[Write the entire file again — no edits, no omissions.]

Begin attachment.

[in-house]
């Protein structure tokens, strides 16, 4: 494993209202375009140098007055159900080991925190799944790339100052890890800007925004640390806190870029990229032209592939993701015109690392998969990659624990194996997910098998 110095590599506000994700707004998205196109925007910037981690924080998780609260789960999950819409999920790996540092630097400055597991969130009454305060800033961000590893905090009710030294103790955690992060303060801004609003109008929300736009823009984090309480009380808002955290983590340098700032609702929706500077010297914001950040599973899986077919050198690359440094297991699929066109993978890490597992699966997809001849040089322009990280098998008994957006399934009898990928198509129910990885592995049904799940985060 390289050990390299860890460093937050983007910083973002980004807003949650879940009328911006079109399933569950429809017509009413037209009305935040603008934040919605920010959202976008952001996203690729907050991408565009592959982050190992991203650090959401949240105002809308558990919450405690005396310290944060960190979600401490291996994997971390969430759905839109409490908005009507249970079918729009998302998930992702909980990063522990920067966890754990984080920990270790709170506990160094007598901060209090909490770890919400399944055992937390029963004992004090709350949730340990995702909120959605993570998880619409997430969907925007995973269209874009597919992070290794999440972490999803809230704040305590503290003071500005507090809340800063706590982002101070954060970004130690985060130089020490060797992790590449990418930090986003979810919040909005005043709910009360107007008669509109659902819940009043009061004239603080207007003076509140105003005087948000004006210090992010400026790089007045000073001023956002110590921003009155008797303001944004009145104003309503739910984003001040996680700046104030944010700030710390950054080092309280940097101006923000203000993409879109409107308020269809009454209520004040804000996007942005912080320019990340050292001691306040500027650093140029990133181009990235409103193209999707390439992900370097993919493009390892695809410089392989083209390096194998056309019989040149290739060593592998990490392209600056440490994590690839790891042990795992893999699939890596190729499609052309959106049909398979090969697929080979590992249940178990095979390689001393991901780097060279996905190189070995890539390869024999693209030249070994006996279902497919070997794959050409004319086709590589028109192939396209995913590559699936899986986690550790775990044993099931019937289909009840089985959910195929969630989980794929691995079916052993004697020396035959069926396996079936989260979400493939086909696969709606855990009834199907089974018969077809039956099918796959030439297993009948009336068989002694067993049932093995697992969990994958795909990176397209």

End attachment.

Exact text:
[in-house]
């Protein structure tokens, strides 16, 4: 494993209202375009140098007055159900080991925190799944790339100052890890800007925004640390806190870029990229032209592939993701015109690392998969990659624990194996997910098998 110095590599506000994700707004998205196109925007910037981690924080998780609260789960999950819409999920790996540092630097400055597991969130009454305060800033961000590893905090009710030294103790955690992060303060801004609003109008929300736009823009984090309480009380808002955290983590340098700032609702929706500077010297914001950040599973899986077919050198690359440094297991699929066109993978890490597992699966997809001849040089322009990280098998008994957006399934009898990928198509129910990885592995049904799940985060 390289050990390299860890460093937050983007910083973002980004807003949650879940009328911006079109399933569950429809017509009413037209009305935040603008934040919605920010959202976008952001996203690729907050991408565009592959982050190992991203650090959401949240105002809308558990919450405690005396310290944060960190979600401490291996994997971390969430759905839109409490908005009507249970079918729009998302998930992702909980990063522990920067966890754990984080920990270790709170506990160094007598901060209090909490770890919400399944055992937390029963004992004090709350949730340990995702909120959605993570998880619409997430969907925007995973269209874009597919992070290794999440972490999803809230704040305590503290003071500005507090809340800063706590982002101070954060970004130690985060130089020490060797992790590449990418930090986003979810919040909005005043709910009360107007008669509109659902819940009043009061004239603080207007003076509140105003005087948000004006210090992010400026790089007045000073001023956002110590921003009155008797303001944004009145104003309503739910984003001040996680700046104030944010700030710390950054080092309280940097101006923000203000993409879109409107308020269809009454209520004040804000996007942005912080320019990340050292001691306040500027650093140029990133181009990235409103193209999707390439992900370097993919493009390892695809410089392989083209390096194998056309019989040149290739060593592998990490392209600056440490994590690839790891042990795992893999699939890596190729499609052309959106049909398979090969697929080979590992249940178990095979390689001393991901780097060279996905190189070995890539390869024999693209030249070994006996279902497919070997794959050409004319086709590589028109192939396209995913590559699936899986986690550790775990044993099931019937289909009840089985959910195929969630989980794929691995079916052993004697020396035959069926396996079936989260979400493939086909696969709606855990009834199907089974018969077809039956099918796959030439297993009948009336068989002694067993049932093995697992969990994958795909990176397209």